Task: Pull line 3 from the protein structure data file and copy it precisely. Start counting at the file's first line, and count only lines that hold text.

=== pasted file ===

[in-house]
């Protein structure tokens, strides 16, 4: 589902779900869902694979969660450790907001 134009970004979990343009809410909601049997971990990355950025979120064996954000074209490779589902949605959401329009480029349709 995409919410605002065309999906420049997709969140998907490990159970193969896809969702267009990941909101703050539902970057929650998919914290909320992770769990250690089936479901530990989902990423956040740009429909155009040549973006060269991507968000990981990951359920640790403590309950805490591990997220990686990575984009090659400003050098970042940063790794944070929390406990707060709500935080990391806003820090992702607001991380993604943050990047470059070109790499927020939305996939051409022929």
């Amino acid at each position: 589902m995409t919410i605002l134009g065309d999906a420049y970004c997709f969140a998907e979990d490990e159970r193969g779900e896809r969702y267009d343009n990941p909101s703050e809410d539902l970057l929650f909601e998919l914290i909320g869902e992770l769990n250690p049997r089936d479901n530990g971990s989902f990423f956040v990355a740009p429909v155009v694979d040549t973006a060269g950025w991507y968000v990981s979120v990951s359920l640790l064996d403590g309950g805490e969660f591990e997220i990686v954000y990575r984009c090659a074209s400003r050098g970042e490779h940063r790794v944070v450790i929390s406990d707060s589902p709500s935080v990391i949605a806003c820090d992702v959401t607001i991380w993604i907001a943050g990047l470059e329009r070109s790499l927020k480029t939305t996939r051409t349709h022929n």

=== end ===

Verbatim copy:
């Amino acid at each position: 589902m995409t919410i605002l134009g065309d999906a420049y970004c997709f969140a998907e979990d490990e159970r193969g779900e896809r969702y267009d343009n990941p909101s703050e809410d539902l970057l929650f909601e998919l914290i909320g869902e992770l769990n250690p049997r089936d479901n530990g971990s989902f990423f956040v990355a740009p429909v155009v694979d040549t973006a060269g950025w991507y968000v990981s979120v990951s359920l640790l064996d403590g309950g805490e969660f591990e997220i990686v954000y990575r984009c090659a074209s400003r050098g970042e490779h940063r790794v944070v450790i929390s406990d707060s589902p709500s935080v990391i949605a806003c820090d992702v959401t607001i991380w993604i907001a943050g990047l470059e329009r070109s790499l927020k480029t939305t996939r051409t349709h022929n």